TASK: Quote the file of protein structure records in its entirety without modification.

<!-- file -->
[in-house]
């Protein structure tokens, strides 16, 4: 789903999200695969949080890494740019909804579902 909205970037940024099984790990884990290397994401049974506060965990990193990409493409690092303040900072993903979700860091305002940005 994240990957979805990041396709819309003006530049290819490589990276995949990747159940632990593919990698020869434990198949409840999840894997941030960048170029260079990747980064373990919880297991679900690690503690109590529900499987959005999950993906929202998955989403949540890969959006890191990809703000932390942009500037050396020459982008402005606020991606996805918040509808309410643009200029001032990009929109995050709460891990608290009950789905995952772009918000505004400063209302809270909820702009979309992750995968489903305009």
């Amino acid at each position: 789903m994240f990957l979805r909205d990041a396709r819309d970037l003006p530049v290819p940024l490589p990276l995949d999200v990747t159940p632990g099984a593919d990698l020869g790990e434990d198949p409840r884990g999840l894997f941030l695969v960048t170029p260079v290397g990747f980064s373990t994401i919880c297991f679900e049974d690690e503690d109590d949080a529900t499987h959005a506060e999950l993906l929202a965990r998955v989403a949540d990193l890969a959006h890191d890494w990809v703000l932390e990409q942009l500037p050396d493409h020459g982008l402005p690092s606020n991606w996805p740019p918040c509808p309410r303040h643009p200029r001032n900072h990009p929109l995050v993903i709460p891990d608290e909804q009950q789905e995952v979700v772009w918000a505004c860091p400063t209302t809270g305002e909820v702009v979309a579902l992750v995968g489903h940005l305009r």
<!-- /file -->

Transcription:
[in-house]
């Protein structure tokens, strides 16, 4: 789903999200695969949080890494740019909804579902 909205970037940024099984790990884990290397994401049974506060965990990193990409493409690092303040900072993903979700860091305002940005 994240990957979805990041396709819309003006530049290819490589990276995949990747159940632990593919990698020869434990198949409840999840894997941030960048170029260079990747980064373990919880297991679900690690503690109590529900499987959005999950993906929202998955989403949540890969959006890191990809703000932390942009500037050396020459982008402005606020991606996805918040509808309410643009200029001032990009929109995050709460891990608290009950789905995952772009918000505004400063209302809270909820702009979309992750995968489903305009």
């Amino acid at each position: 789903m994240f990957l979805r909205d990041a396709r819309d970037l003006p530049v290819p940024l490589p990276l995949d999200v990747t159940p632990g099984a593919d990698l020869g790990e434990d198949p409840r884990g999840l894997f941030l695969v960048t170029p260079v290397g990747f980064s373990t994401i919880c297991f679900e049974d690690e503690d109590d949080a529900t499987h959005a506060e999950l993906l929202a965990r998955v989403a949540d990193l890969a959006h890191d890494w990809v703000l932390e990409q942009l500037p050396d493409h020459g982008l402005p690092s606020n991606w996805p740019p918040c509808p309410r303040h643009p200029r001032n900072h990009p929109l995050v993903i709460p891990d608290e909804q009950q789905e995952v979700v772009w918000a505004c860091p400063t209302t809270g305002e909820v702009v979309a579902l992750v995968g489903h940005l305009r």